Of course the interests of the future child should be central in these reproductive decisions. But the question should be interpreted as “will the child have a decent chance of a good life?” And, in thinking about what a good life is, the child’s own likely viewpoint should be central. Will the child have a life that he or she could value, rather than one that would justify the thought, “I wish I had never been born”? On the child’s interests, the thinking in the fertility clinic should move closer to the thinking in the intensive care unit.

Life support is not withdrawn from a baby because of some estimate that his or her life is likely to be below some statistical norm. The question should be –and I believe normally is- “does the child have a decent chance of a good life?” And again the child’s own likely perspective is central. Would a child with this condition and in these circumstances be likely to have reason to be glad or sorry to have been kept alive?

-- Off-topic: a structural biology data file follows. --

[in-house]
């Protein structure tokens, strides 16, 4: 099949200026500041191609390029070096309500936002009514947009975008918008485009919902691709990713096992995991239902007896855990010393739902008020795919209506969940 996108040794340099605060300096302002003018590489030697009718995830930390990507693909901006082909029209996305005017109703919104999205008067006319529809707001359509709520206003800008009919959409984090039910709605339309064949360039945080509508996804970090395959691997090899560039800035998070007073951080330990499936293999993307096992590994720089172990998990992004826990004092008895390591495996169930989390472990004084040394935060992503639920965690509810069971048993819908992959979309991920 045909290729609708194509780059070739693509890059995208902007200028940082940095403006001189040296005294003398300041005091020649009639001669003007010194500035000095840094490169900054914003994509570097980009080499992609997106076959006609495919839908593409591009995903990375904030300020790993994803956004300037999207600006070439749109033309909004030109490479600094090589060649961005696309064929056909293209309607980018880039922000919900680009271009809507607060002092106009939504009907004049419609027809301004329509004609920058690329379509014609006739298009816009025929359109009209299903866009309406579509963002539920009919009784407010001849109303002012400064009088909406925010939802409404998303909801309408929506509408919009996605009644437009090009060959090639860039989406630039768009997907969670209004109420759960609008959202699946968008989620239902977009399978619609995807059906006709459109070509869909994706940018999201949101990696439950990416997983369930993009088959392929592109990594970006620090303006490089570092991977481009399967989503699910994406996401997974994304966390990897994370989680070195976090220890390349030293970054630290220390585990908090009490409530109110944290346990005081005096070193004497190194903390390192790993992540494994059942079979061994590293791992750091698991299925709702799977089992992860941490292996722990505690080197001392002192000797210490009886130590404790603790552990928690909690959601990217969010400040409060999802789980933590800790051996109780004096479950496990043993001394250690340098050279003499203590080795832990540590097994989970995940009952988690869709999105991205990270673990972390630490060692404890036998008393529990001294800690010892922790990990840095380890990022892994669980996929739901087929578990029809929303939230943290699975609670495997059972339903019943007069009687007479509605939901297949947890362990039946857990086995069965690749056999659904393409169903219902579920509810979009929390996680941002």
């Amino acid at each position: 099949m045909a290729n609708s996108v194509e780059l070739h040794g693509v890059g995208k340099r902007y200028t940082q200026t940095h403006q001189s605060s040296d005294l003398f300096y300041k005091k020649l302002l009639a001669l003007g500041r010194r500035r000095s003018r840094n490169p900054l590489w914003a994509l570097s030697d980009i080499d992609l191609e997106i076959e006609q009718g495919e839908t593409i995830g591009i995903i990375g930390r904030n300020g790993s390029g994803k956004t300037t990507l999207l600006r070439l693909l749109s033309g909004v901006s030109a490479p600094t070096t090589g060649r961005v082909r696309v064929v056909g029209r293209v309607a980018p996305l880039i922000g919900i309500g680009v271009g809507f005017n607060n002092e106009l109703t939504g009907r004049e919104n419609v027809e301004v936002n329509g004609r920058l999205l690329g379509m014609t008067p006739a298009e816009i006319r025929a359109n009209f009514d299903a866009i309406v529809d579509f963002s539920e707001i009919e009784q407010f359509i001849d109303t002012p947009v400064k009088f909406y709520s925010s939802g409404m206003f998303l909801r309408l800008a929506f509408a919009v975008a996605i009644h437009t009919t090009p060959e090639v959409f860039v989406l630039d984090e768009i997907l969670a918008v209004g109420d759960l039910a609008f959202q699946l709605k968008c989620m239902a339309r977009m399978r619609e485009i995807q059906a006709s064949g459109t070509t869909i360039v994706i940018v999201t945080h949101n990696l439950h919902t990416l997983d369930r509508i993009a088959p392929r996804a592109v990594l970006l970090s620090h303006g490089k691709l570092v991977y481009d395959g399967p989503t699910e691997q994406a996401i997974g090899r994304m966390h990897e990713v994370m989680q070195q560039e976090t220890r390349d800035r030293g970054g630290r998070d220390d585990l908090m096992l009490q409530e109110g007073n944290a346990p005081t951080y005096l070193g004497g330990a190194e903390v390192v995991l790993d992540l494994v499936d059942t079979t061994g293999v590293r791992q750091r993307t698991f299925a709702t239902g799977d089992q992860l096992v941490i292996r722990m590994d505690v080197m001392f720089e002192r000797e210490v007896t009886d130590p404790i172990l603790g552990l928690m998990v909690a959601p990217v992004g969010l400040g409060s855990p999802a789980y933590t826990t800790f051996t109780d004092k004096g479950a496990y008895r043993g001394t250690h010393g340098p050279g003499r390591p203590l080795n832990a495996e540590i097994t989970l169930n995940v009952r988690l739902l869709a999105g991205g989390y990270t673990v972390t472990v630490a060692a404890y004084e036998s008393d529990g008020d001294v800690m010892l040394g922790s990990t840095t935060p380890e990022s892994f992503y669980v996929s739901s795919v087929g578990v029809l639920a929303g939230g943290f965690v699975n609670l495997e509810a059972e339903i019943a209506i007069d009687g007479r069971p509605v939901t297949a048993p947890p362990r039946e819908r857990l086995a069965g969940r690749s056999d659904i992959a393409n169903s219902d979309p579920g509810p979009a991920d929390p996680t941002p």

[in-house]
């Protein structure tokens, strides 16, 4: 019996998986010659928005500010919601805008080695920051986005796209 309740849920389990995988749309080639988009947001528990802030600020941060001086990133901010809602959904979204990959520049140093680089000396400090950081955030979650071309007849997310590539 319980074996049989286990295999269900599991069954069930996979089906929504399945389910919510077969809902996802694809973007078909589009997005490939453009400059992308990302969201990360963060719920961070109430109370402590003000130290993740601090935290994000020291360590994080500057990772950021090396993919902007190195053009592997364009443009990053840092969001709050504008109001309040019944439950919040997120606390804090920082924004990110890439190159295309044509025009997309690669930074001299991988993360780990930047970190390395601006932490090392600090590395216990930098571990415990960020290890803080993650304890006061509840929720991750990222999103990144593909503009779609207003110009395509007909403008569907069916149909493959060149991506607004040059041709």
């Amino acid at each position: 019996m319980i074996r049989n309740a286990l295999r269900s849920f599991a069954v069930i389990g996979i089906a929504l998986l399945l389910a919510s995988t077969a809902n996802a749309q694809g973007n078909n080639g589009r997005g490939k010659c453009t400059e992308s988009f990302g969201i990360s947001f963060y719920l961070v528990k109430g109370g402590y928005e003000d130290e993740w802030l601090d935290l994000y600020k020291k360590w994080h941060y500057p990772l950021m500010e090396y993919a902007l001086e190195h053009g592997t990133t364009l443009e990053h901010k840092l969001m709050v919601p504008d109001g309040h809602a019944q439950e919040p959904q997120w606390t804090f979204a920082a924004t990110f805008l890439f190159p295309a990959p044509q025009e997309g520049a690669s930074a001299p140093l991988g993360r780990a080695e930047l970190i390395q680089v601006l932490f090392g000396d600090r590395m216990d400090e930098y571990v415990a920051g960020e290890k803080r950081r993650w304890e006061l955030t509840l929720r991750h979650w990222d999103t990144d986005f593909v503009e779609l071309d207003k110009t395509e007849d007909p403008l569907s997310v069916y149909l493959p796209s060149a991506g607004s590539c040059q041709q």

The first question is not “will the child have a good life” but “will the child have a decent chance of a good life?” This reflects obvious uncertainties. Perhaps even extremely severe medical conditions do not make it inconceivable that life could be on balance good. And, on the other hand, even perfect health does not guarantee a good life. As usual in medicine, and in life, everything here is a matter of probabilities.

The second question, offered as a gloss on the first, is “will the child have a life that he or she could value, rather than one that would justify the thought “I wish I had never been born”?” It is deliberately not worded in terms of whether the child will actually value such a life, or will actually have the thought “I wish I had never been born”. Putting it in terms of what the child could value, or whether the life would justify the thought “I wish I had never been born”, reflects the fact that some of the children whose lives are at stake may never reach the stage of being able to have such thoughts. Some of them may not live long enough, and some of them may be cognitively too impaired.